© 2010 MLB Advanced Media, L.P. All rights reserved.

02/15/10 12:00 AM EST

Cubs looking forward to new start in '10

North Siders still stung by missing the playoffs last season

MESA, Ariz. -- This week could mark the start of Lou Piniella's last season as manager, but the 66-year-old baseball lifer doesn't look at the 2010 campaign with the Cubs as a farewell tour. He has work to do.

Spring Training
A look ahead
Quick hits

Spring Training links
Spring Training tickets
Travel packages
Spring Training schedule

"I'm going to do my job the best I possibly can, day in and day out, regardless of whether I was signed for one year or 10 years," Piniella said during the Cubs Convention. "[My status] doesn't bother me in the least.

"My situation should not be and will not be a focus and will not be a hindrance," he said. "We're going to concentrate on the baseball team and win as many games as possible and let the guys play. That will be enough to keep everybody satisfied this summer."

The only thing that would satisfy Cubs fans would be a World Series championship, something the franchise has not achieved since 1908. The Cubs begin pursuit on Thursday when pitchers and catchers have their first workout at Fitch Park.

Several players have gotten a head start. Cubs general manager Jim Hendry was in Arizona two weeks ago and said nearly 20 players, including pitcher Carlos Zambrano, on the Major League roster were among those working out at Fitch Park.

"They have a little bit of an edge to them after the way things ended last year," Hendry said.

Piniella directed the Cubs to the Central Division title in 2007 and '08 but they finished second last year at 83-78. He is the first manager to lead the team to three consecutive winning seasons since Leo Durocher guided the Cubs to five straight winning seasons from 1967-71.

There will be no closer controversy this spring; it's Carlos Marmol's job. If there is one question mark it's the status of starter Ted Lilly, who is not expected to be ready by Opening Day. He underwent arthroscopic surgery on his left shoulder in early November, and could miss the first month of the regular season.

"If you're going to miss a pitcher, the first month is the best month because of rainouts, days off," Piniella said of the lefty, who went 12-9 with a 3.10 ERA last season. "Teddy feels pretty good and he thinks he'll be ready sooner. We're not going to push it."

New faces in camp include outfielders Marlon Byrd and Xavier Nady, and pitcher Carlos Silva, who is friends with Zambrano. It should be a lively camp with the addition of Kevin Millar, who signed a Minor League contract. Millar and Ryan Dempster could stage their own Comedy Central.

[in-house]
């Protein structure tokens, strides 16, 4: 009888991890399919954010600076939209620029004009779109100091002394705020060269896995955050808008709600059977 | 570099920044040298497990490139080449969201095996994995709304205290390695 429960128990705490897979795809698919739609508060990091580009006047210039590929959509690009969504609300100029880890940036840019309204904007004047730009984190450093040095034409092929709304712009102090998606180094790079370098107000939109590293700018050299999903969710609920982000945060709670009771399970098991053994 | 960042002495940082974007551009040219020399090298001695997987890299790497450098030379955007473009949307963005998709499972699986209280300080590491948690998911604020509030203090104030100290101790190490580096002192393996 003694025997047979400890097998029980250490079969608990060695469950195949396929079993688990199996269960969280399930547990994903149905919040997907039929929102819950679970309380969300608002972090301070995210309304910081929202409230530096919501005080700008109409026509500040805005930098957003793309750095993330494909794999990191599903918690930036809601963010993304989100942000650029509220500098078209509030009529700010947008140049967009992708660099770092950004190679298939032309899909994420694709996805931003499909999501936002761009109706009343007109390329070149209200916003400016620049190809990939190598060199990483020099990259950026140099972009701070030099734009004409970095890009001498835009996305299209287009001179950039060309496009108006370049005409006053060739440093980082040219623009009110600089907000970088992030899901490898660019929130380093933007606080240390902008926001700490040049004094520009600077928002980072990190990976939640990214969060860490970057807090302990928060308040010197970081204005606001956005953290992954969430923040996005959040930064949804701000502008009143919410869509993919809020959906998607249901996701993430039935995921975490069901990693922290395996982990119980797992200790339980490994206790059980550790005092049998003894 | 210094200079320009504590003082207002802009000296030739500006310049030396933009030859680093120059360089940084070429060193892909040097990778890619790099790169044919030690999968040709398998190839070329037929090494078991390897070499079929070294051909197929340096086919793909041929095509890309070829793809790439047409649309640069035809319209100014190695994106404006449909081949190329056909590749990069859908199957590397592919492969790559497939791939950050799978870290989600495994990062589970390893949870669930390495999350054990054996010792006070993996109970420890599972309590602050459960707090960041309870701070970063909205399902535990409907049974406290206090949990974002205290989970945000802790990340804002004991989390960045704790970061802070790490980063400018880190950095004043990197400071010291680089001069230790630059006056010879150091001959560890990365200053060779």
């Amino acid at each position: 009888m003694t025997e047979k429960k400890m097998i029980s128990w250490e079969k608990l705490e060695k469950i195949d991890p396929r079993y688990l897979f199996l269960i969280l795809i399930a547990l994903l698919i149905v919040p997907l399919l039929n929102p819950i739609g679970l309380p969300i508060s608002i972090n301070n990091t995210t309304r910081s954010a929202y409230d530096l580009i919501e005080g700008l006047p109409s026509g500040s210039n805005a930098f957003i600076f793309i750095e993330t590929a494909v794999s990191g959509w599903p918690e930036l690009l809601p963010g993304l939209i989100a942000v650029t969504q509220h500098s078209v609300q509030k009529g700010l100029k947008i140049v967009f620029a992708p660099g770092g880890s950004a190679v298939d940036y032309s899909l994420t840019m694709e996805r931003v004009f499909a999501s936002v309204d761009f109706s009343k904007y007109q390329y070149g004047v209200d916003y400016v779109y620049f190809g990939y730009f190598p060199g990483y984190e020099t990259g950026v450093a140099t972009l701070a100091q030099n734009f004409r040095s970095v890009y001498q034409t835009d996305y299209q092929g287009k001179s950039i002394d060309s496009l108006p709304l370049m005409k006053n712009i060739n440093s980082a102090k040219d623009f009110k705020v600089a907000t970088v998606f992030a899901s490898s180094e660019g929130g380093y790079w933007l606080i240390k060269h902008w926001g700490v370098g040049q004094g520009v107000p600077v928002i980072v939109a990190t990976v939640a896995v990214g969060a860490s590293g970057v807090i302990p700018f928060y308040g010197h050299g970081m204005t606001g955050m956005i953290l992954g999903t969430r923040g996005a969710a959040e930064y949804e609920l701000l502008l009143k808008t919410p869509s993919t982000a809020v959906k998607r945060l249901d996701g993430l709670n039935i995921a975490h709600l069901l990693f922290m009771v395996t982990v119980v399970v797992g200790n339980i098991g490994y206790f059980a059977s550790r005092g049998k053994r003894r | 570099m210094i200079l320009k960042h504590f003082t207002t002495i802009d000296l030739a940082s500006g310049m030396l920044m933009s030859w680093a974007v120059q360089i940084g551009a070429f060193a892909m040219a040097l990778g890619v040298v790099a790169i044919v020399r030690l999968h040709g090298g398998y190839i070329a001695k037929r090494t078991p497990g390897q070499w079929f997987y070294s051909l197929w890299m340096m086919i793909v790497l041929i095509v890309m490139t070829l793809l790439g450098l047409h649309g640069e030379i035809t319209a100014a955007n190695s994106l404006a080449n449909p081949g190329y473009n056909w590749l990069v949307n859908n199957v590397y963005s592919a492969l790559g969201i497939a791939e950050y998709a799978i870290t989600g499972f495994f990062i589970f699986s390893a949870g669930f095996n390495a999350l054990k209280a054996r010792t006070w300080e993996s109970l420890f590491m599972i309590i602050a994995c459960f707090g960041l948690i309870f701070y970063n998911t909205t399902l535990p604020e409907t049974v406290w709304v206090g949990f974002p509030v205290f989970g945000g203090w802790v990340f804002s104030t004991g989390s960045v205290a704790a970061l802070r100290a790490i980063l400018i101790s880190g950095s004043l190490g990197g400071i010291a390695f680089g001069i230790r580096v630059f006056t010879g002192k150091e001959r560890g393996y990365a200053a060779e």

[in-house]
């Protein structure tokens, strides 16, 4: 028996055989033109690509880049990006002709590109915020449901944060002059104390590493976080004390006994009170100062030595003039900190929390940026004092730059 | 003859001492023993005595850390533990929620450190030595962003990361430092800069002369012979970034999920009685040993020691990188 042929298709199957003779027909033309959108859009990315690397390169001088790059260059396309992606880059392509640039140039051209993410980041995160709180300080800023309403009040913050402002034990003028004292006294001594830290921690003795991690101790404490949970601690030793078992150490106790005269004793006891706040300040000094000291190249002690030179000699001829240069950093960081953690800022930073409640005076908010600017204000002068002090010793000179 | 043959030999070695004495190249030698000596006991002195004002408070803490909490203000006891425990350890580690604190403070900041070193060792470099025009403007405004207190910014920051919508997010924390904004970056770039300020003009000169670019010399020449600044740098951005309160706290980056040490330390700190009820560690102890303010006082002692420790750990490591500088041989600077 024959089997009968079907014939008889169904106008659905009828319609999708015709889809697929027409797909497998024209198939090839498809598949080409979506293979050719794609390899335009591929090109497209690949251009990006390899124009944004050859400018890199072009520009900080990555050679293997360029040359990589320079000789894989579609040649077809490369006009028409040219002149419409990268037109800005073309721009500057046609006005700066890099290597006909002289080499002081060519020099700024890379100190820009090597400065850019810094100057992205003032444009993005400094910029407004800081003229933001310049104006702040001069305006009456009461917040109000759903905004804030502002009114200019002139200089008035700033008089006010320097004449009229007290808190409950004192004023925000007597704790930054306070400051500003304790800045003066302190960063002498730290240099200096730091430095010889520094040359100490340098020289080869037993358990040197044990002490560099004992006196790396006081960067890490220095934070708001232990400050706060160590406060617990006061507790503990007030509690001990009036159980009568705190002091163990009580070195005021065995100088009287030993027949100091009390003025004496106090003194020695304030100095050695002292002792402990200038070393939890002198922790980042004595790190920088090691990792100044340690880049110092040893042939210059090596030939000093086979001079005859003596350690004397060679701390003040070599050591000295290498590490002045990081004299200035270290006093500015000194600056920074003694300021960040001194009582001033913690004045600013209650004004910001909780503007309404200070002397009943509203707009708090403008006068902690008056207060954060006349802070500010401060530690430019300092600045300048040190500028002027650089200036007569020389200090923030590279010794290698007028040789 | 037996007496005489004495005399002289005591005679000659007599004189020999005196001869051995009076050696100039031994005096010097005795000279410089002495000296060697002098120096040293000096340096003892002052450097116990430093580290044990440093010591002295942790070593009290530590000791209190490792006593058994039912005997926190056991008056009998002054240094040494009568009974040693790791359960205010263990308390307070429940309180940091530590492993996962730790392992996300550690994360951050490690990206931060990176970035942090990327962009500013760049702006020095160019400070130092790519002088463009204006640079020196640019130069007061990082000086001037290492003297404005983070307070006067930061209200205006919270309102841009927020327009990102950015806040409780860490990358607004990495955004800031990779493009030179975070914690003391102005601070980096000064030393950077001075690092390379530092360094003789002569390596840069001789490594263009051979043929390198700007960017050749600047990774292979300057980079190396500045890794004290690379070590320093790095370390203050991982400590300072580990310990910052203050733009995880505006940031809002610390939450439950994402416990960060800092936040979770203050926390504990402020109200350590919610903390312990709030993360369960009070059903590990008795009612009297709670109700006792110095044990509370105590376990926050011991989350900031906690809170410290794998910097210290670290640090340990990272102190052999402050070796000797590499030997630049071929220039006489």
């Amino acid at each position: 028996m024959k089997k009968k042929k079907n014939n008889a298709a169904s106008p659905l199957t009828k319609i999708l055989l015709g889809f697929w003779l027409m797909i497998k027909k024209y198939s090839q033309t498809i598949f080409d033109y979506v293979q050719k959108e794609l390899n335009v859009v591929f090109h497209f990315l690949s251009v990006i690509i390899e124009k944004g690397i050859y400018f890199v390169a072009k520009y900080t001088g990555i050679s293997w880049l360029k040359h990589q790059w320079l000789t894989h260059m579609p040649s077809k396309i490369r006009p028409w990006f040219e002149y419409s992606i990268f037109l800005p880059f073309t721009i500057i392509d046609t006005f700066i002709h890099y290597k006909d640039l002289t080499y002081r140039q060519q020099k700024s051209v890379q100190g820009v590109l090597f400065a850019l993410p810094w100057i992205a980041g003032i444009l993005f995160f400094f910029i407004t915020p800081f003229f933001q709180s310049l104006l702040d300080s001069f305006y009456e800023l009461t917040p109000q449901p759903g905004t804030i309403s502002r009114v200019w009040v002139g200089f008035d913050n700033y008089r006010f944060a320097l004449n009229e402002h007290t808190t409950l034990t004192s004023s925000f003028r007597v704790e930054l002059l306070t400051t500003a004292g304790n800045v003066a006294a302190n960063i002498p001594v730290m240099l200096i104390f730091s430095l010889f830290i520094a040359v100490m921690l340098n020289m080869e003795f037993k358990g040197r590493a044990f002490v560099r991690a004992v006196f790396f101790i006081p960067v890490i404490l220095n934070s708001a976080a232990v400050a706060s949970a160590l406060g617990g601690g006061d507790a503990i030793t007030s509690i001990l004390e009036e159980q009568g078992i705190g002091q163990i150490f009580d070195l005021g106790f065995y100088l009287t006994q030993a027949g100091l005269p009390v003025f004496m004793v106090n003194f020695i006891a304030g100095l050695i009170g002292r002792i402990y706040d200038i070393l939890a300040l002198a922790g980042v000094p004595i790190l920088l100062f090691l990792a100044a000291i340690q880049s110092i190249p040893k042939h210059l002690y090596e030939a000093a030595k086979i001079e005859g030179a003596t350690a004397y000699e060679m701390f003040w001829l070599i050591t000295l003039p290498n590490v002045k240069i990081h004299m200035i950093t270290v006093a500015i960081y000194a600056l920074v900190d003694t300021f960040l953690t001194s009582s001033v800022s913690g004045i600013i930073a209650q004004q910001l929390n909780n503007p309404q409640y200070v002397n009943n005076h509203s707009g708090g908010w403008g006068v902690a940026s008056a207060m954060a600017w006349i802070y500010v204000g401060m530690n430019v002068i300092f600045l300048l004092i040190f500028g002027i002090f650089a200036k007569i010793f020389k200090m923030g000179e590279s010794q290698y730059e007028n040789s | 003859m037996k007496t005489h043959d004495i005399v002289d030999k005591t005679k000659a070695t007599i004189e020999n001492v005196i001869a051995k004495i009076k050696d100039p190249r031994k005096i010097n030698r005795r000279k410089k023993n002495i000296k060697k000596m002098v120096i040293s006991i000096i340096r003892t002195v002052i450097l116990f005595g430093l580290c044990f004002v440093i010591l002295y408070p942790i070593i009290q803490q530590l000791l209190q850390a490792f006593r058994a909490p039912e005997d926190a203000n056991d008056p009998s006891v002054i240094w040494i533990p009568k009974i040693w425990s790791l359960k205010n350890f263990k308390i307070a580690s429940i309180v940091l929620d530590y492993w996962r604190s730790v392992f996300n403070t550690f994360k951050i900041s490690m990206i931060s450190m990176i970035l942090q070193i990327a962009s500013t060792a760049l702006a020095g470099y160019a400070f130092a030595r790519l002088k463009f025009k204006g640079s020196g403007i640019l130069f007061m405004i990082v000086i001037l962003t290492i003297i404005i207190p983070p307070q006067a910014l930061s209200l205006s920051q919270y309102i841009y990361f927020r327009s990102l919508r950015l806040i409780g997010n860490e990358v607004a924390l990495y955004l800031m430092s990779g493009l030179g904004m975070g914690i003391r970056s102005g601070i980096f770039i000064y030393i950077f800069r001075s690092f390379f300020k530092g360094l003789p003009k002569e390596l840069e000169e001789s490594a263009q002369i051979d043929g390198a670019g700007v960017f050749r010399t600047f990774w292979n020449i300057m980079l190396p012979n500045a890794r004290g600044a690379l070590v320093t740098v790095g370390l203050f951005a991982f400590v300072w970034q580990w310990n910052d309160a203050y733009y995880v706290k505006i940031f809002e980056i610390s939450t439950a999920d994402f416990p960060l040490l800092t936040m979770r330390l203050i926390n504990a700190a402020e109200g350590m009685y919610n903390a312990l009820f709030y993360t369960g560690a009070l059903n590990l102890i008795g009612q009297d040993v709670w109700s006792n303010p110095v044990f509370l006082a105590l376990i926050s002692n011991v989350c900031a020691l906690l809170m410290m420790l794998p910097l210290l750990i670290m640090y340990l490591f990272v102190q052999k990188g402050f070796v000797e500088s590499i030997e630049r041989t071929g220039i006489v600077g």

The Cubs did not overhaul the roster this offseason, which may not give fans much reason to be optimistic. Gone are Milton Bradley, Kevin Gregg, Reed Johnson, Aaron Miles, Aaron Heilman and Jake Fox. Piniella and Hendry are counting on healthy and productive seasons from players such as Zambrano, Alfonso Soriano, and Geovany Soto. Hopefully, Piniella will be able to use the Opening Day lineup more than three games, the limited total from last year because of injuries.

One matter still unresolved is shortstop Ryan Theriot's contract. He is the Cubs' only arbitration-eligible player unsigned and the two sides are $800,000 apart. Theriot, 30, who made $500,000 last season, his third as the starting shortstop, is seeking $3.4 million. The Cubs offered $2.6 million.

Spring Training will give fans an opportunity to see some of the top prospects, such as shortstop Starlin Castro, pitcher Andrew Cashner and outfielders Tyler Colvin and Brett Jackson. Castro has been the most hyped and Hendry expects the young infielder to open in the Minor Leagues. Maybe.

"We're not going into it thinking he's going to break camp with the big league club," Hendry said. "You don't want to close doors on people either."

After heavy snow in Chicago this past week, the Cubs front office was eager to get to Arizona.

"When you have a year that doesn't end in postseason play, it just kind of lingers with you all offseason no matter what you do or how you think you might have fixed this or fixed that," Hendry said. "It doesn't leave you until you get down there and get outside and guys are on the field."

It's time for pitchers' fielding practice.

Carrie Muskat is a reporter for MLB.com. This story was not subject to the approval of Major League Baseball or its clubs.